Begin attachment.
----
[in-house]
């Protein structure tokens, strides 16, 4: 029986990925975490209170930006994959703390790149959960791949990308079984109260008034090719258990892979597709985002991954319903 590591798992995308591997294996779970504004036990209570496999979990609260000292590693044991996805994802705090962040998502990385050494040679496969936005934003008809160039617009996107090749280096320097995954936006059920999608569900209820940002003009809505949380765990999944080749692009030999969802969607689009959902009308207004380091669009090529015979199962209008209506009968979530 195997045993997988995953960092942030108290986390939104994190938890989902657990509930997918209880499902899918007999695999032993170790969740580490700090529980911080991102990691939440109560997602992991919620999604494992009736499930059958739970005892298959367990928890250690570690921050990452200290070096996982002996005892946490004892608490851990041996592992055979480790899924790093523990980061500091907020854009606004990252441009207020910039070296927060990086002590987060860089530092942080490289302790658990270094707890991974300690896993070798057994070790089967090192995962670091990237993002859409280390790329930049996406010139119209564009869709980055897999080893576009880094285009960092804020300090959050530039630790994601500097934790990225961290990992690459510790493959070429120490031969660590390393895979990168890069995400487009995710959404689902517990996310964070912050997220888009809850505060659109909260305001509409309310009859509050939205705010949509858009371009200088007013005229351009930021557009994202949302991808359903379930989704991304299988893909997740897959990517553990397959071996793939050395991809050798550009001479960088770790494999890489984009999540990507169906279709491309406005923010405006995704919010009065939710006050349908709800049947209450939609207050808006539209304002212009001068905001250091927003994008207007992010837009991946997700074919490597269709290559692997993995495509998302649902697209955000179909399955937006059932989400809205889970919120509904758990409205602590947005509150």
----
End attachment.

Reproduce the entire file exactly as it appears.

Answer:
[in-house]
């Protein structure tokens, strides 16, 4: 029986990925975490209170930006994959703390790149959960791949990308079984109260008034090719258990892979597709985002991954319903 590591798992995308591997294996779970504004036990209570496999979990609260000292590693044991996805994802705090962040998502990385050494040679496969936005934003008809160039617009996107090749280096320097995954936006059920999608569900209820940002003009809505949380765990999944080749692009030999969802969607689009959902009308207004380091669009090529015979199962209008209506009968979530 195997045993997988995953960092942030108290986390939104994190938890989902657990509930997918209880499902899918007999695999032993170790969740580490700090529980911080991102990691939440109560997602992991919620999604494992009736499930059958739970005892298959367990928890250690570690921050990452200290070096996982002996005892946490004892608490851990041996592992055979480790899924790093523990980061500091907020854009606004990252441009207020910039070296927060990086002590987060860089530092942080490289302790658990270094707890991974300690896993070798057994070790089967090192995962670091990237993002859409280390790329930049996406010139119209564009869709980055897999080893576009880094285009960092804020300090959050530039630790994601500097934790990225961290990992690459510790493959070429120490031969660590390393895979990168890069995400487009995710959404689902517990996310964070912050997220888009809850505060659109909260305001509409309310009859509050939205705010949509858009371009200088007013005229351009930021557009994202949302991808359903379930989704991304299988893909997740897959990517553990397959071996793939050395991809050798550009001479960088770790494999890489984009999540990507169906279709491309406005923010405006995704919010009065939710006050349908709800049947209450939609207050808006539209304002212009001068905001250091927003994008207007992010837009991946997700074919490597269709290559692997993995495509998302649902697209955000179909399955937006059932989400809205889970919120509904758990409205602590947005509150």